I’ve never attempted to do yoga, nor was I ever really interested in it. Holding all these odd poses for an extended period of time, did not look like something fun to do. I wasn’t interested in “centering myself” or “becoming one with the universe”…etc. But, now I’ve begun to change my mind. I’ll admit, not because I particularly care about the mental or spiritual aspect of it, but more the physical aspect. You see, over the years of training in various things and playing sports, the injuries started to stack up. Don’t get me wrong, I have flexibility for sports, but not that limberness (bend with the wind and not break…like a blade of grass). Plus, I’ve heard so many people talk about how it aligns their back and reduces the number of injuries through general alignment of the whole body. Did I mention it makes you limber and less likely to break something? So let’s look at the benefits of yoga as it relates to athletes and athletic endeavors. You can research the spiritual stuff on your own time.
Most of what I write with respect to athletic ability/performance and yoga will be based on reports that people have made. This is a little different from what I usually do. Typically, I like to cite research from peer reviewed scientific journals. Unfortunately, there isn’t a lot of research on this particular topic. Sure, there is research on benefits of yoga on blood pressure, stress reduction, amongst other things but not much in the way of improving athletic performance.
Yoga relieves pain This is important if your’re into bodybuilding, strength training or other forms of athletics. We all know how we feel after a brutal training session, with all the aches and pains . Several studies have shown that patients with chronic lower back pain were helped through the practice of Hatha yoga. This type of yoga consists of holding postures, breathing exercises, purification procedures and meditation. Another study showed the effects of Iyengar yoga (form of Hatha yoga) on patients, also with chronic back problems. It was found that there were significant reductions in the use of pain medications and which followed large decreases in lower back pain . This sort of result has been seen in several other studies [3, 4, 5].
Now, the reports of lower back pain are just that, reports. Patients expressing how they feel after yoga intervention, which is subjective. But, who cares, the general trend is toward pain relief and increase in mobility. So, if it is done carefully and results in reports of increased mobility and pain relief, then I say it’s worth a try. That is not to say it will work for everyone. Some people with back problems might make things worse by trying the various postures. If it doesn’t feel right and results in more pain, then stop. You might want to talk to your doctor first, and then find a yoga instructor who has had a lot of success with patients similar to you.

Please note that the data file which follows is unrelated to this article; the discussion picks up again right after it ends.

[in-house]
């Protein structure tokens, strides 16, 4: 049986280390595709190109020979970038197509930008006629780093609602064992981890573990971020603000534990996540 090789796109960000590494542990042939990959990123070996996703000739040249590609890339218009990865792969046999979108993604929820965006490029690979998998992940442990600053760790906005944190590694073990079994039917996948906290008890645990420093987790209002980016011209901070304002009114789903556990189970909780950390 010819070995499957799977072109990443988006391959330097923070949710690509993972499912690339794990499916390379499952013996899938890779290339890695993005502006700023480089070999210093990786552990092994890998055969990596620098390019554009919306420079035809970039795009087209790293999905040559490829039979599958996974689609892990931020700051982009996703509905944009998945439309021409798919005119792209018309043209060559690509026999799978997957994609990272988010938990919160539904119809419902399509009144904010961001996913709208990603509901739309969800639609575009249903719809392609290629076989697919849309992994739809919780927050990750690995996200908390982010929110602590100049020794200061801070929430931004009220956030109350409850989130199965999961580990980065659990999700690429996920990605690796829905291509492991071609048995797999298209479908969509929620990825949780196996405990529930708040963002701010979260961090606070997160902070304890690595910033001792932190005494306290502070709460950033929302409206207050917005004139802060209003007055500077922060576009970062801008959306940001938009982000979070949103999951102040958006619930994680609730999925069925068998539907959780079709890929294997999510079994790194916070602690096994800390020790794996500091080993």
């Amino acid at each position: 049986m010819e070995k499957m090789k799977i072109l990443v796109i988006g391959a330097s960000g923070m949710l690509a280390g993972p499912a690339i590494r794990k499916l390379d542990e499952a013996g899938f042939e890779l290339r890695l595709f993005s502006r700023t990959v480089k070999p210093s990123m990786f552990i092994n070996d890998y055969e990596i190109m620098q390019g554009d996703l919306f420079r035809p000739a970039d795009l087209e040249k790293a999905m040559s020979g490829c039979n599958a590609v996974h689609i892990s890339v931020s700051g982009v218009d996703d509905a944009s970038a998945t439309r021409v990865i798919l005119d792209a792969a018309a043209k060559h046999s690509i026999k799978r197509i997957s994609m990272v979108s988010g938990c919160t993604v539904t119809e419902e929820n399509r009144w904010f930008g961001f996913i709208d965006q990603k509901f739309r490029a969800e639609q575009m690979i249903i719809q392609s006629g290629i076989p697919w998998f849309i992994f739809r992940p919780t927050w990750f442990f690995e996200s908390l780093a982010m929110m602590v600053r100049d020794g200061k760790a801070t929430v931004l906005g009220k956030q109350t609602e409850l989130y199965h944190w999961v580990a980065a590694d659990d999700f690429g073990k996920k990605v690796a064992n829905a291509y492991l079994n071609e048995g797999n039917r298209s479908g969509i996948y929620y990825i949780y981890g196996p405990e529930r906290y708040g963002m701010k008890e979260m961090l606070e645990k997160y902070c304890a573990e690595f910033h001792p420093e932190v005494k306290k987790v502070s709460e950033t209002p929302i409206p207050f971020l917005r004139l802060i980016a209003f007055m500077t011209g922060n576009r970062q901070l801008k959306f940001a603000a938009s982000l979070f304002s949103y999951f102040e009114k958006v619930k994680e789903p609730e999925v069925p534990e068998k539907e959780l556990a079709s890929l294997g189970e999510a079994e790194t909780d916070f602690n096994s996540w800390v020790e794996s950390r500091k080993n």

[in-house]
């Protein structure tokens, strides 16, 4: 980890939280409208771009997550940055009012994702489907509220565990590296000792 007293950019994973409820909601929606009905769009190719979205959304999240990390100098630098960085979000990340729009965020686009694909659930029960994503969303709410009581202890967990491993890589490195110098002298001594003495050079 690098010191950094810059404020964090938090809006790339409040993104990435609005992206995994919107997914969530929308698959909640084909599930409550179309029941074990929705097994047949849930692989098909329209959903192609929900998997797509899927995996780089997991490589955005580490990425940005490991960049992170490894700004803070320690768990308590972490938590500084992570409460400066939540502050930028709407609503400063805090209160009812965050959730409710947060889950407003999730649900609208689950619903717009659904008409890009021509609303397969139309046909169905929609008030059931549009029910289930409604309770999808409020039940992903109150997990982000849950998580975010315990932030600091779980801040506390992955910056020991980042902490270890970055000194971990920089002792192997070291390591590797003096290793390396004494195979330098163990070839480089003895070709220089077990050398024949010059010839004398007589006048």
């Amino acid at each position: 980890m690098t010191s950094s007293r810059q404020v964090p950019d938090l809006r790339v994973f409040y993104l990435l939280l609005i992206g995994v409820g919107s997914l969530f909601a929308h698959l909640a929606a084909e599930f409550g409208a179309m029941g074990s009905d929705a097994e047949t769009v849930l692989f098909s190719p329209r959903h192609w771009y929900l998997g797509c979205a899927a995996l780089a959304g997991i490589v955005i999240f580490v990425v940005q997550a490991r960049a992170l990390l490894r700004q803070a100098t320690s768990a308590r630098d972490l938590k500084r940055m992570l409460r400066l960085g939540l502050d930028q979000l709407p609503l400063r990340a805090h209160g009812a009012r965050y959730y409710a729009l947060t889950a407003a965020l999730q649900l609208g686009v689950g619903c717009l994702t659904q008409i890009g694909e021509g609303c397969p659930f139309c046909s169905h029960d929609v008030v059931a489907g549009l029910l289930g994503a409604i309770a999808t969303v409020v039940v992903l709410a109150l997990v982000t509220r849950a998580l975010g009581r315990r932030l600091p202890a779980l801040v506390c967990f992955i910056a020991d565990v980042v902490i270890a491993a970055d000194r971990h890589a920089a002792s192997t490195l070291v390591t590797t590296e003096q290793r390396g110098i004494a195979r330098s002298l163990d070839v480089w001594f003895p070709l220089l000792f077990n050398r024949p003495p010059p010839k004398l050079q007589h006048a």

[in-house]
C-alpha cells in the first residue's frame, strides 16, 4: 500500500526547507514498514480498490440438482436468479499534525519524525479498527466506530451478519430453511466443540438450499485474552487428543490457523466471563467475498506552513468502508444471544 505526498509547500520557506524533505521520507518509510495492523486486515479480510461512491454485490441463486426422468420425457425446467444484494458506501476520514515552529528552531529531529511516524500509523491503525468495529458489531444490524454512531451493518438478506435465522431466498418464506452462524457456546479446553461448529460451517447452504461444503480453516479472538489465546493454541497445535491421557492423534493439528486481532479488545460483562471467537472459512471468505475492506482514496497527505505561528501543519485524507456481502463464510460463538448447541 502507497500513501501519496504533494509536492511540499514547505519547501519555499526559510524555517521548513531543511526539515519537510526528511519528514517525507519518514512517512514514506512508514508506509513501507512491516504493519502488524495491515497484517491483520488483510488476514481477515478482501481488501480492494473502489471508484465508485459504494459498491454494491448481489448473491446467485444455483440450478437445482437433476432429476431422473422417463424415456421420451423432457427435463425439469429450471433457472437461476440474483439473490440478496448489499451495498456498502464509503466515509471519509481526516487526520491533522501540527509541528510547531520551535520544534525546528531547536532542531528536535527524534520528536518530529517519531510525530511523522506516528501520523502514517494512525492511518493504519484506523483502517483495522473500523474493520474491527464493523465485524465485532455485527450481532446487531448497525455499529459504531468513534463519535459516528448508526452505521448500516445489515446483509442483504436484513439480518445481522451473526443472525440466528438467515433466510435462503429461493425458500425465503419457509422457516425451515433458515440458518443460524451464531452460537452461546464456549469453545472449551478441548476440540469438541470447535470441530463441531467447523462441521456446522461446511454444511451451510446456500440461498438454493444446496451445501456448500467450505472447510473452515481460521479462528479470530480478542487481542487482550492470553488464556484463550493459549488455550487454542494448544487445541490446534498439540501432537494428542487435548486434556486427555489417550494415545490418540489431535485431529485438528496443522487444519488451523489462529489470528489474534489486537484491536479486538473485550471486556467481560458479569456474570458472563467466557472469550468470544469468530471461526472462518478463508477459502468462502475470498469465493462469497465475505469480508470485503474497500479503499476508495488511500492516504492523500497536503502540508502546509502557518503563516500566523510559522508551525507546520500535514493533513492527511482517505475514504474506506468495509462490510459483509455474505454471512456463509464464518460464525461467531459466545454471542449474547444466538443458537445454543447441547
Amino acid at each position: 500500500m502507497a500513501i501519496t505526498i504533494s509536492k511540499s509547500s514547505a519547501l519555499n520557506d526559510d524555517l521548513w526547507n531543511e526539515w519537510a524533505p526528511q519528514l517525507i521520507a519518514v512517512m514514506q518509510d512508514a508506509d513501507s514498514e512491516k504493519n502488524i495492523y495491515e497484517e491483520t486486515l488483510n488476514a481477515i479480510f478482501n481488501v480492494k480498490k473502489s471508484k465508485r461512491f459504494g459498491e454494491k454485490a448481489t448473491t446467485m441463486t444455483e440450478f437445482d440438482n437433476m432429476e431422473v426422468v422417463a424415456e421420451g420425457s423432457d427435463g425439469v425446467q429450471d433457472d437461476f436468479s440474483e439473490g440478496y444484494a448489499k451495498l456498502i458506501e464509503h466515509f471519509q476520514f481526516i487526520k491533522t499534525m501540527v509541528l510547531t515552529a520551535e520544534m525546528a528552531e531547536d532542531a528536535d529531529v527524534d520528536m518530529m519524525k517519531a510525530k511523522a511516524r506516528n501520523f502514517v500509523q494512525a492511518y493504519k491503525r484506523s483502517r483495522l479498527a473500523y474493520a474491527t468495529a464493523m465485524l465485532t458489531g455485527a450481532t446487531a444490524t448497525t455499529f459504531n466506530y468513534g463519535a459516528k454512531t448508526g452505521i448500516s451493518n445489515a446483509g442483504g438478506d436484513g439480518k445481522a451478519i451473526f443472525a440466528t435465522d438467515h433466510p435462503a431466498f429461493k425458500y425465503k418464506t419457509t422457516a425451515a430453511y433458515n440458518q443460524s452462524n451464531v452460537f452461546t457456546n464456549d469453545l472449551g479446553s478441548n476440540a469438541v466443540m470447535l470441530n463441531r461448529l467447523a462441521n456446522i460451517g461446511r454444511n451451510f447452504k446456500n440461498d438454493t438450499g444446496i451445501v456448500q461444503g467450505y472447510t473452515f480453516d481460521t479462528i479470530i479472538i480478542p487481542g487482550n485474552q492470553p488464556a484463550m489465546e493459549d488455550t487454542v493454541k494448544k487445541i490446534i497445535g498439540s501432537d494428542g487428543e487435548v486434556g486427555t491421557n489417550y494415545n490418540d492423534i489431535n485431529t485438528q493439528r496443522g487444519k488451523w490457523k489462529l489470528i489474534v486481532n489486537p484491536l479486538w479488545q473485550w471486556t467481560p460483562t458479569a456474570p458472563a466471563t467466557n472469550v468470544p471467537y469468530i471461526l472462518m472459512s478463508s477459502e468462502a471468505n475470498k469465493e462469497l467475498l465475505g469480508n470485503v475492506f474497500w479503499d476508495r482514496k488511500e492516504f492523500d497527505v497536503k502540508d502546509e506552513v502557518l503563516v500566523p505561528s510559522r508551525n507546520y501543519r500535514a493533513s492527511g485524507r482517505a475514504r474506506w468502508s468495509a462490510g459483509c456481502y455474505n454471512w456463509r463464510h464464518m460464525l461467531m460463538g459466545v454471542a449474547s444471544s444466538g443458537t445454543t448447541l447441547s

ces inflammation In studies done on breast cancer patients, it was found that subjects who practiced Iyengar yoga, had a lower inflammatory response compared to those who didn’t. With patients who underwent surgery, in general, they had shorter wound healing times [6, 7]. It is believed that the reduction in stress due to the practice of yoga, helped with the immune response. In addition the breathing exercises are believed to increase the oxygen consumption which helps with repair.
So far, we’ve looked at pain relief , improved mobility in people and reduced inflammation and wound healing in breast cancer patients. Well, what does that have to do with athletes? Think about it, athletes have injuries also, and inflammation and wound healing is important for their recovery. This has implications for all sorts of injuries, which include injury related to the knee, shoulder, back and other places. The ability to reduce stress plays a huge role in any type of recovery.
Prevents injury Athletes and trainers swear that yoga helps prevent injury, through increased range of motion, increased core stability and increased overall flexibility. It is argued that yoga forces the incorporation of major and minor muscle groups simultaneously, as well as focuses on muscular and skeletal alignment, which can help prevent injuries. This, more so than traditional exercises, which tends to focus on a specific area only .
Summary Okay, so I was able to find a few references for some of the arguments. There are a lot of professed benefits attributed to yoga, which includes, pain reduction, faster healing response, reduced inflammation and injury prevention. Some have been tested on subjects in limited interventions, which have resulted in positive outcomes. Other benefits have been reported by athletes, trainers and the general public at large. There doesn’t really seem to be a downside to trying out, or going to a yoga practice. If you do suffer from a serious injury ( lower back, knee, shoulder…etc) then consult with your doctor first before attempting any yoga poses. Seek help from an experienced yoga teacher with a high success rate with your specific specific problem. If it hurts…stop. Otherwise, I say, go for it.
P.S. The Healthy Goat was last seen being escorted out of “Yoga ‘r Us” yoga studios by some very angry yogis. On further investigation, it was found that during the downward dog pose, his horns accidentally made contact with the business end of several yogis.